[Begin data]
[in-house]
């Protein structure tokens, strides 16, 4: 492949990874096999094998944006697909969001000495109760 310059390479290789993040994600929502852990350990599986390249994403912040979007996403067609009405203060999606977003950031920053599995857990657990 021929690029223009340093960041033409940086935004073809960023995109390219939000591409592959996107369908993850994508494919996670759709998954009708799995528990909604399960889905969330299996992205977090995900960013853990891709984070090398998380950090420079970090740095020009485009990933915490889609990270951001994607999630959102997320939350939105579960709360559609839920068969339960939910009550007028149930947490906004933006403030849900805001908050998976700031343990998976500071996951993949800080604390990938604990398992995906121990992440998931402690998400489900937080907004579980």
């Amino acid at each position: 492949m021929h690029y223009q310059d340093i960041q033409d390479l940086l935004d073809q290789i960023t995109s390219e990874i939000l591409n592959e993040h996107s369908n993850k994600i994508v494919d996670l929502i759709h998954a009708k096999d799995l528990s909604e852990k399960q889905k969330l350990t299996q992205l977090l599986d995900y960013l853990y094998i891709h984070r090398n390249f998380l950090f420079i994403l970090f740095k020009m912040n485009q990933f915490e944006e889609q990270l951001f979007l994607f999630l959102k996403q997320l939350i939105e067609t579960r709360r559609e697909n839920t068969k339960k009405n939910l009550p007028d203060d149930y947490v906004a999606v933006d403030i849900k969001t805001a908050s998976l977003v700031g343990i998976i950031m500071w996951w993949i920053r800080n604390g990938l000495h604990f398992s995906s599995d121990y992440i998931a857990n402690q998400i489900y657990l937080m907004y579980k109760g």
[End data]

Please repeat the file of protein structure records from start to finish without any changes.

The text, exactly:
[in-house]
């Protein structure tokens, strides 16, 4: 492949990874096999094998944006697909969001000495109760 310059390479290789993040994600929502852990350990599986390249994403912040979007996403067609009405203060999606977003950031920053599995857990657990 021929690029223009340093960041033409940086935004073809960023995109390219939000591409592959996107369908993850994508494919996670759709998954009708799995528990909604399960889905969330299996992205977090995900960013853990891709984070090398998380950090420079970090740095020009485009990933915490889609990270951001994607999630959102997320939350939105579960709360559609839920068969339960939910009550007028149930947490906004933006403030849900805001908050998976700031343990998976500071996951993949800080604390990938604990398992995906121990992440998931402690998400489900937080907004579980």
């Amino acid at each position: 492949m021929h690029y223009q310059d340093i960041q033409d390479l940086l935004d073809q290789i960023t995109s390219e990874i939000l591409n592959e993040h996107s369908n993850k994600i994508v494919d996670l929502i759709h998954a009708k096999d799995l528990s909604e852990k399960q889905k969330l350990t299996q992205l977090l599986d995900y960013l853990y094998i891709h984070r090398n390249f998380l950090f420079i994403l970090f740095k020009m912040n485009q990933f915490e944006e889609q990270l951001f979007l994607f999630l959102k996403q997320l939350i939105e067609t579960r709360r559609e697909n839920t068969k339960k009405n939910l009550p007028d203060d149930y947490v906004a999606v933006d403030i849900k969001t805001a908050s998976l977003v700031g343990i998976i950031m500071w996951w993949i920053r800080n604390g990938l000495h604990f398992s995906s599995d121990y992440i998931a857990n402690q998400i489900y657990l937080m907004y579980k109760g």